style[amp-boilerplate] 3 ex-female employees have sued Google on the grounds of "pervasive pay and promotion discrimination"
TIME

3 ex-female employees have sued Google on the grounds of "pervasive pay and promotion discrimination"

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Three former female employees have sued Google alleging that the

company has "engaged in systemic and pervasive pay and promotion

discrimination" in a lawsuit filed yesterday in San Francisco.



The women claim they were paid less than men, frequently assigned to

lower paying jobs, and promoted less often than men in similar jobs.

The lawsui asks a judge to certify it as a class action and seeks

wages, interest and damages.



Google spokeswoman, Gina Scigliano however denies the claims made in

the lawsuit saying "we disagree with the central allegations".



One of the women, a software engineer Kelly Ellis, was hired in 2010.

Prior to that, she had worked as an engineer after graduating from the

University of Virginia in 2006 according to the complaint, Google

assigned her to Level 3 on the software engineering team the slot on

the Google career ladder for new college graduates but weeks after

Ellis was hired, the company hired a male software engineer, who had

also graduated in 2006 but he was put on the higher-paying Level 4.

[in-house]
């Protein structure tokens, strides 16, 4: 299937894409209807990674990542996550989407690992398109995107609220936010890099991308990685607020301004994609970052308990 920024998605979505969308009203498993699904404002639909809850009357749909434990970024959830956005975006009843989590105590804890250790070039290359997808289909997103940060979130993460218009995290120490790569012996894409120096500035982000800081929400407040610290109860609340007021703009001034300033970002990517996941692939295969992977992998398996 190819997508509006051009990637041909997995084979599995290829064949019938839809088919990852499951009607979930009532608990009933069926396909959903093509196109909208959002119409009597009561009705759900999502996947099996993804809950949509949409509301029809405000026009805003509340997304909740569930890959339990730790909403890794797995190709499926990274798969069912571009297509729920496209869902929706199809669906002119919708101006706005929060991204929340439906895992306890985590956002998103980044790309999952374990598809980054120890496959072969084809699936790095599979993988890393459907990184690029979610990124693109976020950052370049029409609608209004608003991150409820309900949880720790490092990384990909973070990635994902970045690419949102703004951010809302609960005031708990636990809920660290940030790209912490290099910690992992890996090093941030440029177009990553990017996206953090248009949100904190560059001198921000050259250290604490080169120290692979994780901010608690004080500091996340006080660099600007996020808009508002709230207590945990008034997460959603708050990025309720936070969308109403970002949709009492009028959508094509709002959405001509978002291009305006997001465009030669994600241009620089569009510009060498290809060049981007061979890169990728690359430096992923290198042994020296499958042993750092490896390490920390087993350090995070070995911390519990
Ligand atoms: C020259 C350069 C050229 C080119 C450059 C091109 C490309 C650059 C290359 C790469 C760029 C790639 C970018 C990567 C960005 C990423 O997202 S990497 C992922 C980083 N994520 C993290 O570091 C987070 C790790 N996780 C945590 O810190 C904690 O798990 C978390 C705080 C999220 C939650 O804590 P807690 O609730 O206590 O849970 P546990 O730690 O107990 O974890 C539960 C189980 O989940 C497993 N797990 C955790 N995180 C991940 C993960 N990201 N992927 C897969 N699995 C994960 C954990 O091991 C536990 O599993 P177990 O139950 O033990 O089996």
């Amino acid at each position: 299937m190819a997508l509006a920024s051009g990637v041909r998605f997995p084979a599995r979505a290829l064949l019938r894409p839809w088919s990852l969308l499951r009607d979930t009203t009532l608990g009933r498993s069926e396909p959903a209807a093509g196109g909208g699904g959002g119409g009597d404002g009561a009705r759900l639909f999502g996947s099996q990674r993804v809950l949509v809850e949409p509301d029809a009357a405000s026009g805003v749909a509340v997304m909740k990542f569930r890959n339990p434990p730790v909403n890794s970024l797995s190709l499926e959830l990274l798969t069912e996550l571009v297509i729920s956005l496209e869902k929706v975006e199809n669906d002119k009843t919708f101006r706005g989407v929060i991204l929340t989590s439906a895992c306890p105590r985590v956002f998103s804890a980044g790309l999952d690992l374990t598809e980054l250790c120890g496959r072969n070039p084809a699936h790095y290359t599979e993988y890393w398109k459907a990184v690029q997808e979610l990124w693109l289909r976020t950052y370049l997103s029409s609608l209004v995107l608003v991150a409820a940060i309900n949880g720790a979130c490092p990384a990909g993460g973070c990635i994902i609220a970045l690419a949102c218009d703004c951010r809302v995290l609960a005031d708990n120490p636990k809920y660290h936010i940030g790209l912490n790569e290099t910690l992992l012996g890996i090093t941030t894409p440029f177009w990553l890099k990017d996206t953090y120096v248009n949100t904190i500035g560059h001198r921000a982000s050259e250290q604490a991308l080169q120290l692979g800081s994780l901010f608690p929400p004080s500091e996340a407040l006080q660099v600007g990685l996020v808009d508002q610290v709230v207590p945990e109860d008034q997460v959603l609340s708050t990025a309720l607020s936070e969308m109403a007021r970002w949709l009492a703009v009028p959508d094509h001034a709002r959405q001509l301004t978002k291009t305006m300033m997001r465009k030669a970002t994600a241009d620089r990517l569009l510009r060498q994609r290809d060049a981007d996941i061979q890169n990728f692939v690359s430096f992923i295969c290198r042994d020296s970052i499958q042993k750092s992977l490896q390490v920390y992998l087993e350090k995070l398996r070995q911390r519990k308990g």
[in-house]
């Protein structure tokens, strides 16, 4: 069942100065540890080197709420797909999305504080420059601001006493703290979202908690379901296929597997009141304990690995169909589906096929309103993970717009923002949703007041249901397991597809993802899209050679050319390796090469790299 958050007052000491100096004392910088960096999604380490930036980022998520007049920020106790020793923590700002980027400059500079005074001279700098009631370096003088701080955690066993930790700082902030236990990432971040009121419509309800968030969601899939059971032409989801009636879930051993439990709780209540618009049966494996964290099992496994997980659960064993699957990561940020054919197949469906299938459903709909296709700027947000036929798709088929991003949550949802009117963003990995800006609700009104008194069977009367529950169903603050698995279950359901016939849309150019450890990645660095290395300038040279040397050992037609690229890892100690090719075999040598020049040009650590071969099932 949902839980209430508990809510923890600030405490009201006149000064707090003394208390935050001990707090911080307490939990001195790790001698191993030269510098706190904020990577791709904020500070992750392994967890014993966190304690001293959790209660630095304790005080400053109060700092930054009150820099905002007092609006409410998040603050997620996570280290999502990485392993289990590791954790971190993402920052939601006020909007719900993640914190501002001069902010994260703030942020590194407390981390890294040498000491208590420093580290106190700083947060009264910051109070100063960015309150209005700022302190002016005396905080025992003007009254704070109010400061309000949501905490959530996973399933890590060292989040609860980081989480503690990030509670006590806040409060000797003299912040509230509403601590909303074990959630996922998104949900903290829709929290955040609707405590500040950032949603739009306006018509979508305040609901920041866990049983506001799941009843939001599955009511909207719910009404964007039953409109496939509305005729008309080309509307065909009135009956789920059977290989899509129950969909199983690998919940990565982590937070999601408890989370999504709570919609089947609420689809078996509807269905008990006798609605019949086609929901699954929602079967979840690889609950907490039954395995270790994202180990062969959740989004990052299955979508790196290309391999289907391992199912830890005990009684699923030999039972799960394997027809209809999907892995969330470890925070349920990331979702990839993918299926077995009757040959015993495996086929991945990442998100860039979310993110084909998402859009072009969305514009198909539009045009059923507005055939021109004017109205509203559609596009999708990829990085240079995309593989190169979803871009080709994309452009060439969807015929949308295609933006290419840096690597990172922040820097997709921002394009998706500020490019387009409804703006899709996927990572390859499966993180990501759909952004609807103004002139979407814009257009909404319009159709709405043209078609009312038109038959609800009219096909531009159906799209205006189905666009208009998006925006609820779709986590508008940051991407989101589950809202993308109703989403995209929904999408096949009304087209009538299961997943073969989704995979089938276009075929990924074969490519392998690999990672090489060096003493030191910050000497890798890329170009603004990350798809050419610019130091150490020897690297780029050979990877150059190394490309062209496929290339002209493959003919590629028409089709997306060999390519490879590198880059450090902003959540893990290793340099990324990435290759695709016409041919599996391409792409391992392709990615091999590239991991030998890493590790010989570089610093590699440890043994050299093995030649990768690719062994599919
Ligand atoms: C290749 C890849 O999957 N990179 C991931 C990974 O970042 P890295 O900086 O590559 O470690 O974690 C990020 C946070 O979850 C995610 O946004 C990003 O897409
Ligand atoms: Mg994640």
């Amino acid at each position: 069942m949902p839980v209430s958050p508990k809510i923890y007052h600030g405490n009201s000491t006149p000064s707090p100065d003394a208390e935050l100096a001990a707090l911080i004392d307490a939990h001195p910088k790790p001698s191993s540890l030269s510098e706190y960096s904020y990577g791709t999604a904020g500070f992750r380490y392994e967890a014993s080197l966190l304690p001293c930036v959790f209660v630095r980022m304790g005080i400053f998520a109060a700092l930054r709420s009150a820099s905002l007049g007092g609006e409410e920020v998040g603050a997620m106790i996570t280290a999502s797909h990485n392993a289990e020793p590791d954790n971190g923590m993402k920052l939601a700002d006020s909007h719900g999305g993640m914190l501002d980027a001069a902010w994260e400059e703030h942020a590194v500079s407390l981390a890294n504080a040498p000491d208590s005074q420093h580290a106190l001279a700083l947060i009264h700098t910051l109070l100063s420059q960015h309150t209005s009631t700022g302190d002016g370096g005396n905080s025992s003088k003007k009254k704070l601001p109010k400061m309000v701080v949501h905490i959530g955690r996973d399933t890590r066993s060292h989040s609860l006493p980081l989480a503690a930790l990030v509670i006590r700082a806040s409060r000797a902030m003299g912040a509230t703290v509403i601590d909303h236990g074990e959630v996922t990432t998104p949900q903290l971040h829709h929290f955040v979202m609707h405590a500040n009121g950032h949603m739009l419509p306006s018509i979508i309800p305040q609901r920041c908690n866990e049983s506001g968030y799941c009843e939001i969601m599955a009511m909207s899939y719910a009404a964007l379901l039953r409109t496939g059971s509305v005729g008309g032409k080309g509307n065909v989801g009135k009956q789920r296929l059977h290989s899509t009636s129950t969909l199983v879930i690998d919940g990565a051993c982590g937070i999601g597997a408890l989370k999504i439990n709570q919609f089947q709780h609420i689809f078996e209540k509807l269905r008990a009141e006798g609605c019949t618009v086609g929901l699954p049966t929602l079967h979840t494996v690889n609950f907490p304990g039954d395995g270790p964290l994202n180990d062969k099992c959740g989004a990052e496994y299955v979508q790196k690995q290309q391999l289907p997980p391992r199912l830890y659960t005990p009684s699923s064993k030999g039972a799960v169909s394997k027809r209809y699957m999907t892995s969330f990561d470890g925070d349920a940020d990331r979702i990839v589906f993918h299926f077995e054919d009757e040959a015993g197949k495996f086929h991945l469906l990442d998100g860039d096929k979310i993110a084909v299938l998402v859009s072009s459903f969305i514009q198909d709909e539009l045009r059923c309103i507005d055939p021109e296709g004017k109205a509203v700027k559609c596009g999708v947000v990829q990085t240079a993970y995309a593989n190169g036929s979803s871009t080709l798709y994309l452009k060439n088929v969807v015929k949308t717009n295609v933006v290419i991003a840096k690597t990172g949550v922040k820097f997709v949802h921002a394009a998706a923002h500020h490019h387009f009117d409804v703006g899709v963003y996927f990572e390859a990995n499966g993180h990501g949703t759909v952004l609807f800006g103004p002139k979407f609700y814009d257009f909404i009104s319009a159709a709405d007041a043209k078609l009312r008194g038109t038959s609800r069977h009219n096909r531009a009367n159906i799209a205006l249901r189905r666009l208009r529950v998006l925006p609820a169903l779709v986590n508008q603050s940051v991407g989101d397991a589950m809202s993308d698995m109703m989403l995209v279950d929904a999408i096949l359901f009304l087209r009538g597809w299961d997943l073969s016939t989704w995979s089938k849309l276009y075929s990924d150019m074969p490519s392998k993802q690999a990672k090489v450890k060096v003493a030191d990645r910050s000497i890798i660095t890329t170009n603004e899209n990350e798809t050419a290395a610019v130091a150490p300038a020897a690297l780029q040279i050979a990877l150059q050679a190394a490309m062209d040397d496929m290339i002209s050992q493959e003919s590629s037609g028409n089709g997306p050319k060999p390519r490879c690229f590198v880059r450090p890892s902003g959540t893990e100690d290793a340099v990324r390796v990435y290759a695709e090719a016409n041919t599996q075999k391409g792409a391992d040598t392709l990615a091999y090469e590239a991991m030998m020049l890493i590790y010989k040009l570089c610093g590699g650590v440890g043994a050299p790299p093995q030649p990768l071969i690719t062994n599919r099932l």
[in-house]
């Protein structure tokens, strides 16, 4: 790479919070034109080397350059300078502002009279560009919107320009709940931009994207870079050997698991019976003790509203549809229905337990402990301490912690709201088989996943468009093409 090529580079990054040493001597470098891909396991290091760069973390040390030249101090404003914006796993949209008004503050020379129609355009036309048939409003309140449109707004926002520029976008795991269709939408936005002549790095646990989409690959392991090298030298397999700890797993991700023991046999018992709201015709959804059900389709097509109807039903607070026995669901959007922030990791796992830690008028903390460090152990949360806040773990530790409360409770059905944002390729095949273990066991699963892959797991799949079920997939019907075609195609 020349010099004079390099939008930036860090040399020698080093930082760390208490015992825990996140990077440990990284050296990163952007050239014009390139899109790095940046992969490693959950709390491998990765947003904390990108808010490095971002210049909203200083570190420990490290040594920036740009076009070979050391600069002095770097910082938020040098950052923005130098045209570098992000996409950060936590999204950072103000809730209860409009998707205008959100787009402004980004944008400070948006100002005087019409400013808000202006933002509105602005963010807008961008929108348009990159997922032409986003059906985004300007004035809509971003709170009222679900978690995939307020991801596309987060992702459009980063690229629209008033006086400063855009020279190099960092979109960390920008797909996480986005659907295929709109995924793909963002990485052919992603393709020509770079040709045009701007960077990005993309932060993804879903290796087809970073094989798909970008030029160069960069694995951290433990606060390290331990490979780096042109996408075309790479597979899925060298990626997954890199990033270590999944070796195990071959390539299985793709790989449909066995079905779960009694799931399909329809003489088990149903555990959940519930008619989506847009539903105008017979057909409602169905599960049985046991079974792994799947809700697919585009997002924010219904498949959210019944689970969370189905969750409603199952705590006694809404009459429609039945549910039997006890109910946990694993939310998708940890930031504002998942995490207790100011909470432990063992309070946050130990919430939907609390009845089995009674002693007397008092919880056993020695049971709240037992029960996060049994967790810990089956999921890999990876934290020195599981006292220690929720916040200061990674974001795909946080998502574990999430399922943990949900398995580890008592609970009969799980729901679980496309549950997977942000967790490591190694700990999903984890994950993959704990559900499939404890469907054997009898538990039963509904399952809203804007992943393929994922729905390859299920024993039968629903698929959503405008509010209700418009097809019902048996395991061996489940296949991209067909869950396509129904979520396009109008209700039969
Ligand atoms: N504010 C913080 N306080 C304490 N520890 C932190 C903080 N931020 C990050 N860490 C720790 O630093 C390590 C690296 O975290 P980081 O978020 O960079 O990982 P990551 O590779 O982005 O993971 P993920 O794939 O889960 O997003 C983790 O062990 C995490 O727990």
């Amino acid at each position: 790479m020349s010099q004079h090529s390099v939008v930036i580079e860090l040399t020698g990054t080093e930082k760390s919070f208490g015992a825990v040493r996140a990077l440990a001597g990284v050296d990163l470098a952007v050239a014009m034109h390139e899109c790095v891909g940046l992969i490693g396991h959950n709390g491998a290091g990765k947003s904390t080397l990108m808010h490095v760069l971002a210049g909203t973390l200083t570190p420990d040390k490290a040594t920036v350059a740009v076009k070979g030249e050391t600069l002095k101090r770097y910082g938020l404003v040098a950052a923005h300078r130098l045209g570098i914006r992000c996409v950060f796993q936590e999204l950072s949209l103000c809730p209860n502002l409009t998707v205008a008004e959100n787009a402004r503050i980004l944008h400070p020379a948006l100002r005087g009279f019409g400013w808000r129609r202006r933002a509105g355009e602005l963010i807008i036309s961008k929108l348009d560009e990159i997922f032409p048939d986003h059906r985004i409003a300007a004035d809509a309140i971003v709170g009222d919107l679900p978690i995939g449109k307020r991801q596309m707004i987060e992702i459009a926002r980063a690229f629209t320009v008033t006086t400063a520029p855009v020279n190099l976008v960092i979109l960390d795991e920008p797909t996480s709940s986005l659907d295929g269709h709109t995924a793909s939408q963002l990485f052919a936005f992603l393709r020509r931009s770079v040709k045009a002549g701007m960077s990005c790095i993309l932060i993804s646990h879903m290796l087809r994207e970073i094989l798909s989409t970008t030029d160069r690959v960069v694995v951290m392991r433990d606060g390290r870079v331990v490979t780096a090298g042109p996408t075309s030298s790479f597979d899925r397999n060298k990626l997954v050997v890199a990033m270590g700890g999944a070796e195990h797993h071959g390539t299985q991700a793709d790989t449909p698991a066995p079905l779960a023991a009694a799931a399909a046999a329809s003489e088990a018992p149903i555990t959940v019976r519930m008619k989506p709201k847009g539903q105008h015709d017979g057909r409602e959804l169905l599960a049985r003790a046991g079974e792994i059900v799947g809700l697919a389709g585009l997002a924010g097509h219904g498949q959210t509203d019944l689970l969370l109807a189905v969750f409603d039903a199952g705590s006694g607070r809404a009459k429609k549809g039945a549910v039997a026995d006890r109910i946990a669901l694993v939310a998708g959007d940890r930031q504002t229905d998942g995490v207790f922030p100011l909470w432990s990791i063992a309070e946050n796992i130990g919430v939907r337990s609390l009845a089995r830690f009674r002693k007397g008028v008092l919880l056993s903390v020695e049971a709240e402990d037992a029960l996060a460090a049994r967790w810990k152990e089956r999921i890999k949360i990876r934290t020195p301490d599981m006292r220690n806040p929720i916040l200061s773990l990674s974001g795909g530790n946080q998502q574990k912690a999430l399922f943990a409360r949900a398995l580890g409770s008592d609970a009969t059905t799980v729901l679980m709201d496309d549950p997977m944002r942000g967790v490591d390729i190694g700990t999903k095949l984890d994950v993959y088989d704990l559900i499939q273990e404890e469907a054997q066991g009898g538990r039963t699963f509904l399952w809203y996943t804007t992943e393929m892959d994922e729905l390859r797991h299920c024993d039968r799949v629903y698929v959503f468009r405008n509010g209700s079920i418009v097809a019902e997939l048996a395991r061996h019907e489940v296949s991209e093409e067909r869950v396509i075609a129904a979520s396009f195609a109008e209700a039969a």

Ellis went on to receive strong performance reviews at Google but, the

complaint alleges, was initially denied a promotion to Level 4.



She eventually got the promotion before leaving Google in 2014,

according to the suit.



"But by that time, her male counterparts were on their way to even

higher levels and compensation for similar work, ensuring she could

never catch up on the gender pay gap," the complaint states.



Holly Pease and Kelli Wisuri, the other plaintiffs in the suit, tell

similar stories in the complaint. Wisuri was paid less than men for

"substantially equal or similar work" than her male counterparts, the

complaint says. The suit cites a U.S. Department of Labor analysis of

data on 21,000 Google employees for 2015. "That analysis found

'systemic compensation disparities against women pretty much across

the entire workforce,'" the complaint says. Google has said its own

our analysis of its employees' compensation indicated it had no gender

pay gap.
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